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“Latour Creek” Oil Painting

A few blog posts ago I shared my camping adventures and a Plein air painting I started during that trip; you can read the post HERE.  I started “Latour Creek” oil painting in the dark and scary forest, next to Latour Creek,  where my attention was drawn to the dappled sunlight highlighting various parts of the forest, especially the creek. Sadly, I had to finish the work in the studio because of the mosquitos attacking me while I was painting. Work has been progressing slowly, on “Latour Creek” oil painting to which so far, I’m very pleased with the results.

There have been a few revisions as is typical of the editing process.

Here are my first set of revisions:

Revision 1 of Latour Creek oil painting

Did I write all over the painting you ask? No. I used a photo editing app to write my notes. I can easily see my mistakes once I’ve taken a photo of a painting. Funny how that works. I guess it’s the same as looking at one’s work in a mirror; the mistakes will be more noticeable.

 


I fixed all my edits and then rephotographed the painting which showed me I am not finished.

Here’s revision 2:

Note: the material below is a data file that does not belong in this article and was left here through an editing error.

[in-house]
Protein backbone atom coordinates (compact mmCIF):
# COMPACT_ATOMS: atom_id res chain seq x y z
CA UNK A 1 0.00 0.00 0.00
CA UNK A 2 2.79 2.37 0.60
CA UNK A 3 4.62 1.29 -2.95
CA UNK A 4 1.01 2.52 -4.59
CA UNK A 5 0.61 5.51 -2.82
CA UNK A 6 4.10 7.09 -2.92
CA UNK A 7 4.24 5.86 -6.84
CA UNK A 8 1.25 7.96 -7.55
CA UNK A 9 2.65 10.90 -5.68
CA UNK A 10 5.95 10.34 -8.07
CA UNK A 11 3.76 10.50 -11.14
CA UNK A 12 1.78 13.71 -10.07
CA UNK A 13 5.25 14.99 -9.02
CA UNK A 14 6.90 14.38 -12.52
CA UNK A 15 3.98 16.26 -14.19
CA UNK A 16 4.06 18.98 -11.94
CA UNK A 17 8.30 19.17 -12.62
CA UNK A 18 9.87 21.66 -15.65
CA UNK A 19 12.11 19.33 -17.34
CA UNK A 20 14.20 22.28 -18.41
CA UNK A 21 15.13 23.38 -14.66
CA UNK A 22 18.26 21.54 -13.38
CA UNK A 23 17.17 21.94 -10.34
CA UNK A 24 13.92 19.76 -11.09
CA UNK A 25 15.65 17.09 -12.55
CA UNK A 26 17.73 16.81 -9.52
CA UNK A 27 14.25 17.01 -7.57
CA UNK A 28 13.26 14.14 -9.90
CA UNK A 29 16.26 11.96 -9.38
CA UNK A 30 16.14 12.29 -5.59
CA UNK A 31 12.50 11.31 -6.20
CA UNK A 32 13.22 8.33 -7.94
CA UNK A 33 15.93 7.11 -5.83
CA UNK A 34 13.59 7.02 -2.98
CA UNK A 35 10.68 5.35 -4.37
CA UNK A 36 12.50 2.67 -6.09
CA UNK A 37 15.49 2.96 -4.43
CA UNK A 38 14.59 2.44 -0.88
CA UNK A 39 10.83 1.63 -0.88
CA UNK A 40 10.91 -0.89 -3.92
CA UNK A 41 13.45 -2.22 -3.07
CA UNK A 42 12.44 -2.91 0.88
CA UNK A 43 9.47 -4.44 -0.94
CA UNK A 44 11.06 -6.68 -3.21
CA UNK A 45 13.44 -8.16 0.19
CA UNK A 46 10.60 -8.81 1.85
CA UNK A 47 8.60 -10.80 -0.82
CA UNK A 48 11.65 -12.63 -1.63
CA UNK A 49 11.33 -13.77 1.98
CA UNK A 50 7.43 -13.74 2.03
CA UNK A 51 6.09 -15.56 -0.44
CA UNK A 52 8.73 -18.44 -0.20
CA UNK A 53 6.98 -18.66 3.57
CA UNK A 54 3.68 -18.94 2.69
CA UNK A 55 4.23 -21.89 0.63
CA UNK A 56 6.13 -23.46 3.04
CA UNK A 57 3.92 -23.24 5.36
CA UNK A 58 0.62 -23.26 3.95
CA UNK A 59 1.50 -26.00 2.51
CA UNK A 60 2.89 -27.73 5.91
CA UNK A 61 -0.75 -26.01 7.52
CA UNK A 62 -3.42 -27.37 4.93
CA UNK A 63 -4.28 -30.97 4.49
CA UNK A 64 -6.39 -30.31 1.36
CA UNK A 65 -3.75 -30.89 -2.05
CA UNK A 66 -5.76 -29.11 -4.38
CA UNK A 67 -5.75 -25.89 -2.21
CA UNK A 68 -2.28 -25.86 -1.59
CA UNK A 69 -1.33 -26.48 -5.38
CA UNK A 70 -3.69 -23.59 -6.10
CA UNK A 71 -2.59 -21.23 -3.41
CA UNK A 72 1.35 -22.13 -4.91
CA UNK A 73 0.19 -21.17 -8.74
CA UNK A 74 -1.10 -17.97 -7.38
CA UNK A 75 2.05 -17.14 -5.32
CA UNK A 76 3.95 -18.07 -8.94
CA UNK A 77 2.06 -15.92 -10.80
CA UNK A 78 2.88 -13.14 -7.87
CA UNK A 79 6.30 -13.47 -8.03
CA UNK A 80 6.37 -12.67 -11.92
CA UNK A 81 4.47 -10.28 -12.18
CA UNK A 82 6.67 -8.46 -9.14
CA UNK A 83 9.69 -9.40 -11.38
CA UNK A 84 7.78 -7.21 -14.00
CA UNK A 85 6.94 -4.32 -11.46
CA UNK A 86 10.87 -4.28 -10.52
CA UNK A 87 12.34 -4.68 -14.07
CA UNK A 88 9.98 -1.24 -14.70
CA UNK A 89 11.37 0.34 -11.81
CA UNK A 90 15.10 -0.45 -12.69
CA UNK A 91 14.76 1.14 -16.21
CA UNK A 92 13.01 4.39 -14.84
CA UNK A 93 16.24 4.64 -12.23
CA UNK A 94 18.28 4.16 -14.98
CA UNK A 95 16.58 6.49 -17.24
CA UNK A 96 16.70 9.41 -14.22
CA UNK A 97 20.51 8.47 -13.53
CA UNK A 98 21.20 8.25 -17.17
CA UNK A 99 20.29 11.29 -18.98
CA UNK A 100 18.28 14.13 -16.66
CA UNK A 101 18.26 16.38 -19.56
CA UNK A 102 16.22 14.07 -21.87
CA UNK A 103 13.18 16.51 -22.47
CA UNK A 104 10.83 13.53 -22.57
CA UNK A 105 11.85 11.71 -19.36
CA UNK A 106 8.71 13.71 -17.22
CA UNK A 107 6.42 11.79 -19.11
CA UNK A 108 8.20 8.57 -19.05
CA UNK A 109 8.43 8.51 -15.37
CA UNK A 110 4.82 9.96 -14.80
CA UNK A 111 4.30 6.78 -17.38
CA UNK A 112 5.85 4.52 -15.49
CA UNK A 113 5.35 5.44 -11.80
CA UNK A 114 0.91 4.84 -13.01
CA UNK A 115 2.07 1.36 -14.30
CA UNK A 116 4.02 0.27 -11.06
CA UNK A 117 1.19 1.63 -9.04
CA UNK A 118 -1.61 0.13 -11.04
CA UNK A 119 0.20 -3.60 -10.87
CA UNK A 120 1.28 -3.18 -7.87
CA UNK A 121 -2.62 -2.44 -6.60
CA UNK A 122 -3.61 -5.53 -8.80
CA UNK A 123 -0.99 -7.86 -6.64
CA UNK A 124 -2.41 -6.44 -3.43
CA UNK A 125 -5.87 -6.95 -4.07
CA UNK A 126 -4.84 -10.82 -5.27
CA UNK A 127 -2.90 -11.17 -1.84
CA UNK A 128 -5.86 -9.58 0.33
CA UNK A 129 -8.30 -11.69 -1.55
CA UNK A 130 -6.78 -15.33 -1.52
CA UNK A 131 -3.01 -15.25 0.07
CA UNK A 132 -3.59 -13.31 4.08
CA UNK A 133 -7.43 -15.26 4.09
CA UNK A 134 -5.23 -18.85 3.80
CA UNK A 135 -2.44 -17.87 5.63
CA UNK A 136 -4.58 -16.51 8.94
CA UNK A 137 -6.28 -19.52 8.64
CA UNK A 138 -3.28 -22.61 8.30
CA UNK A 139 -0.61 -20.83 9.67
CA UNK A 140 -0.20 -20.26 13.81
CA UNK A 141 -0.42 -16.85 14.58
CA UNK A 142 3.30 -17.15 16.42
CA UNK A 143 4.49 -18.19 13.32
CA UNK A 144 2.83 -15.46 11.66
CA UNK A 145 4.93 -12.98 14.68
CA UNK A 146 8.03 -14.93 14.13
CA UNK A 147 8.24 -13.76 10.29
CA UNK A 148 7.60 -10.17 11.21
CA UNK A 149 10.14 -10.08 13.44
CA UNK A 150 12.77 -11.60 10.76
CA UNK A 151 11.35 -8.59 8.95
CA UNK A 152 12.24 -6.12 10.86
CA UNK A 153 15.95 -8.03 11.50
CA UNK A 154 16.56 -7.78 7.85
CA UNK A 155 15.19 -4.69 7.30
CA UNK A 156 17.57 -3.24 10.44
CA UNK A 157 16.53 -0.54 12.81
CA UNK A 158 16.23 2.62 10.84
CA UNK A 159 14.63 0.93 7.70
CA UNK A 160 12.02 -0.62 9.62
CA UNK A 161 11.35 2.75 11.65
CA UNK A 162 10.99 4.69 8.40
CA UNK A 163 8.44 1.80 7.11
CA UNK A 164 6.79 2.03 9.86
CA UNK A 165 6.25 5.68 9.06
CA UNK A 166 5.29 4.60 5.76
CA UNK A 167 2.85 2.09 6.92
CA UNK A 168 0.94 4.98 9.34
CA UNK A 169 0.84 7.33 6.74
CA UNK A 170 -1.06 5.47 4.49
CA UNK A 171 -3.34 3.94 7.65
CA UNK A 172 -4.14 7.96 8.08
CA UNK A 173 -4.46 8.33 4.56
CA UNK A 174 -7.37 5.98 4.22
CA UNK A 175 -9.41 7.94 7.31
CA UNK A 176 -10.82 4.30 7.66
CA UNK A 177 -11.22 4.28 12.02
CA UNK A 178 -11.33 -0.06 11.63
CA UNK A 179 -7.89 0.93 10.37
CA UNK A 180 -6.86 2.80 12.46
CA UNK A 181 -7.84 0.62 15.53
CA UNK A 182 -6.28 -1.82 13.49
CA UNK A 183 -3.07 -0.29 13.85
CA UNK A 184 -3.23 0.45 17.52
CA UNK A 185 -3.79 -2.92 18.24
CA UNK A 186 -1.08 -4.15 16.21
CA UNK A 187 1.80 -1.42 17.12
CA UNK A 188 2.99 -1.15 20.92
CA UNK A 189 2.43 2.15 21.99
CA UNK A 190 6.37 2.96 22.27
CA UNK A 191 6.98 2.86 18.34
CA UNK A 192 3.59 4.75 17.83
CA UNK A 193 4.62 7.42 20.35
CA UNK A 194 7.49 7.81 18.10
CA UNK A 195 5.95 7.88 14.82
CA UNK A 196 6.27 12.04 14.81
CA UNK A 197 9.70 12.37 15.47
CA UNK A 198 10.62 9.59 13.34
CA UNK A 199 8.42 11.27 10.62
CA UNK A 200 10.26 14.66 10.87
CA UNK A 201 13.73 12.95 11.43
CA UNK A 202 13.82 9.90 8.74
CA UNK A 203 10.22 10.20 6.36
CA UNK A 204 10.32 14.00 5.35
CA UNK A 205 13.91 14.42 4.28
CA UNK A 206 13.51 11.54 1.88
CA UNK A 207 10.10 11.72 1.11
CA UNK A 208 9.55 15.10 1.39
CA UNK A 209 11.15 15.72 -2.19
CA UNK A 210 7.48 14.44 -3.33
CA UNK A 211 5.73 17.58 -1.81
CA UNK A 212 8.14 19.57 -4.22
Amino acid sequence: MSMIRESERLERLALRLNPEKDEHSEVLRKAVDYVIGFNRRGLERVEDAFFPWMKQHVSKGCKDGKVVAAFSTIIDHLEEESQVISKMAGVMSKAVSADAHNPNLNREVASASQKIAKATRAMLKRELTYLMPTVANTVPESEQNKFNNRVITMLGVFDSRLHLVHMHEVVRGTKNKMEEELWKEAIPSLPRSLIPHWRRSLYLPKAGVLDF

Revision 2 of Latour Creek oil painting

You can see by my edits where I feel some elements need more refinement.  More spectral highlights on the grasses need to be added and the edges of the foreground rocks need some softening. The mid-ground tree on the left needs more attention to define the shape. The tree needs some splashes of light on a few branches, to show the dappled sunlight.

I always set a painting aside for a while, not just to allow the layers to dry between sessions, but to come back with a fresh eye. This painting is a complicated scene and is taking a bit longer to finish, but that’s okay. Painting is about the journey and the enjoyment of the process, so for me, I don’t mind if it takes longer to finish a piece. It’s like reading a good book; we don’t want it to end. Right?

Every time I look at this painting, I’ll always remember what if felt like to paint this scene. I can still feel the coolness of the air and hear nothing but the quiet of the forest, and the babbling creek as the mosquitos buzzed around my face. That’s what I love about Plein air painting the most; the memories!

Much Love ~ Rhonda

 

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